From an authorisation perspective, the focus will be on transparency in the application process, firms being well prepared and appropriately resourced to engage in the assessment process; firms understanding the Irish regulatory environment, firms having a “strong local autonomy”, and (particularly in the case of firms with retail-facing business models) having a strong focus on securing customers' interests.

From a supervisory perspective, full control over client assets will be a key theme, as will the need for firms to have appropriate “substance” in Ireland (with a knowledgeable board, high quality governance and strong risk management arrangements). As expected, AML will be a key concern, as will the robust identification and management of conflicts of interest.

The Central Bank issued a notice earlier in May 2024 on the impact of MiCA on those with existing virtual asset service provider (VASP) registrations. VASPs that are registered and authorised as such before 30 December 2024 can continue to operate until the earlier of a 12-month period or the grant or refusal of an authorisation as a crypto-asset service provider (CASP). A registered VASP that does not seek CASP authorisation by 30 December 2025, or whose application for CASP authorisation is refused, will need to cease operating.

New CASP applicants, or VASPs applying for CASP authorisation, will undergo the same Central Bank assessment. The assessment period is expected to take at least 10 months, and the Central Bank has asked intending applicants who are not already authorised as VASPs to focus on their CASP applications over the coming months, rather than seeking a VASP application at this stage.


As mentioned by our Corporate and M&A Group here, Euronext Dublin is consulting on the proposed introduction of an Irish Corporate Governance Code, with a closing date of 14 June 2024. At the moment, the UK Corporate Goverance Code applies to companies with primary equity listing on Euronext Dublin, supplemented by the Irish Corporate Governance Annex.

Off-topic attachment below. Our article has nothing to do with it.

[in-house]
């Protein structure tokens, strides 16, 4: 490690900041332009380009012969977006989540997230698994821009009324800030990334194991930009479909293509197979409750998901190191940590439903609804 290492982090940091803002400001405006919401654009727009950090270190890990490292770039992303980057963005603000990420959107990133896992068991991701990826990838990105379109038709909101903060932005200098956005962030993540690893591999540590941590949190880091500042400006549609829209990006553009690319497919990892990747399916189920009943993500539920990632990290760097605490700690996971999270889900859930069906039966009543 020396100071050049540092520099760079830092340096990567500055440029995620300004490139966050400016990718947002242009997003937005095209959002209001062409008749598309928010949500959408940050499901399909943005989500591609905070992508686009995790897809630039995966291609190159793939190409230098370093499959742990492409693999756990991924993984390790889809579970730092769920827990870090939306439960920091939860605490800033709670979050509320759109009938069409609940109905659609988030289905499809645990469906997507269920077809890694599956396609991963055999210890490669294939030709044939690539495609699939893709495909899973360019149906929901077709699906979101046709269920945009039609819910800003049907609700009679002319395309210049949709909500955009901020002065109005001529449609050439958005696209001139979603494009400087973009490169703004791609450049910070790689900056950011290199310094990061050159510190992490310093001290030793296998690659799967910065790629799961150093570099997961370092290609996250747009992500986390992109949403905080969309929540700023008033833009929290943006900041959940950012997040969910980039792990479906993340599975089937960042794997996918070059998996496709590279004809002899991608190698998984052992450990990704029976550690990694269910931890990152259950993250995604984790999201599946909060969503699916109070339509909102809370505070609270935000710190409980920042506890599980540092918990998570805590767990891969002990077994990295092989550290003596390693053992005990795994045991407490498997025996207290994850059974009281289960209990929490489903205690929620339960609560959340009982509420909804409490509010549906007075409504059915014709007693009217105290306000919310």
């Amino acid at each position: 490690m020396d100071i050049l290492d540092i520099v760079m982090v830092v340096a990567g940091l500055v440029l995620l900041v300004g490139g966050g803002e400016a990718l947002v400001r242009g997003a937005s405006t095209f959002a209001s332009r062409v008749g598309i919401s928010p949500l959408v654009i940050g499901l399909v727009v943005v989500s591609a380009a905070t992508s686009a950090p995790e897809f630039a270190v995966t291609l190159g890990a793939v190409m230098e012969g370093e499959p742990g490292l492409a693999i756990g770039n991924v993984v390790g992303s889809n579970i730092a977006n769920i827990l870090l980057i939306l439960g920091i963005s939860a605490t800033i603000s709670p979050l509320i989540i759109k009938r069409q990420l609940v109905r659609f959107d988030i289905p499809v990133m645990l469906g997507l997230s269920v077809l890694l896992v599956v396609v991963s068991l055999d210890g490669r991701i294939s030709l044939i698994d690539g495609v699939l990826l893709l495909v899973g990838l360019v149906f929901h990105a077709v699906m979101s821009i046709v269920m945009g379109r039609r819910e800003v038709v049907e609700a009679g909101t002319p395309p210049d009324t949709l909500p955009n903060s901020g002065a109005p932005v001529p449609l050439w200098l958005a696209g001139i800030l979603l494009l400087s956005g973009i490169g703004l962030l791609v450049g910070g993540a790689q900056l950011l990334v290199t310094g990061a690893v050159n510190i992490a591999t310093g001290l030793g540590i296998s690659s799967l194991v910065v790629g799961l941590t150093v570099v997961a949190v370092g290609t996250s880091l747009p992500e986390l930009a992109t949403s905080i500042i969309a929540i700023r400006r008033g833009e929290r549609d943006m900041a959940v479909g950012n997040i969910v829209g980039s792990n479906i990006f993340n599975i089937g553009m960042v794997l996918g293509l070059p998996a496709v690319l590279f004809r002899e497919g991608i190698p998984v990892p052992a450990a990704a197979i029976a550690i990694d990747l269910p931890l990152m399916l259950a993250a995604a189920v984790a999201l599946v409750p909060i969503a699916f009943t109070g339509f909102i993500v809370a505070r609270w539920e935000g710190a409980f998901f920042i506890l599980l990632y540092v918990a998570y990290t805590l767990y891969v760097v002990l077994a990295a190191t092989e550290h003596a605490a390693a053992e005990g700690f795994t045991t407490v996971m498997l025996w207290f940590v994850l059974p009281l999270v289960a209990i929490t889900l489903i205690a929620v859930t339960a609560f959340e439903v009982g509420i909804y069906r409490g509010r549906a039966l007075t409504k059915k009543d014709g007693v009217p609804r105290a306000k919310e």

Companies that have a primary listing on Euronext Dublin will be subject to the Irish Code when it is issued. However, if a company is dual-listed in Ireland and the UK, it will be able to elect to follow either the Irish Code or the UK Code. The Irish Code is expected to apply to accounting years commencing on or after 1 January 2025. Companies that report on a calendar year basis will therefore be expected to comply with the Irish Code for the year ending 31 December 2025.

The draft Irish Code is based on the UK Code and retains the comply-or-explain approach, adjusted for the specifics of the Irish market and legal framework (including the wider EU regulatory regime).

This article contains a general summary of developments and is not a complete or definitive statement of the law. Specific legal advice should be obtained where appropriate.

See More Popular Content From

Mondaq uses cookies on this website. By using our website you agree to our use of cookies as set out in our Privacy Policy.

Learn More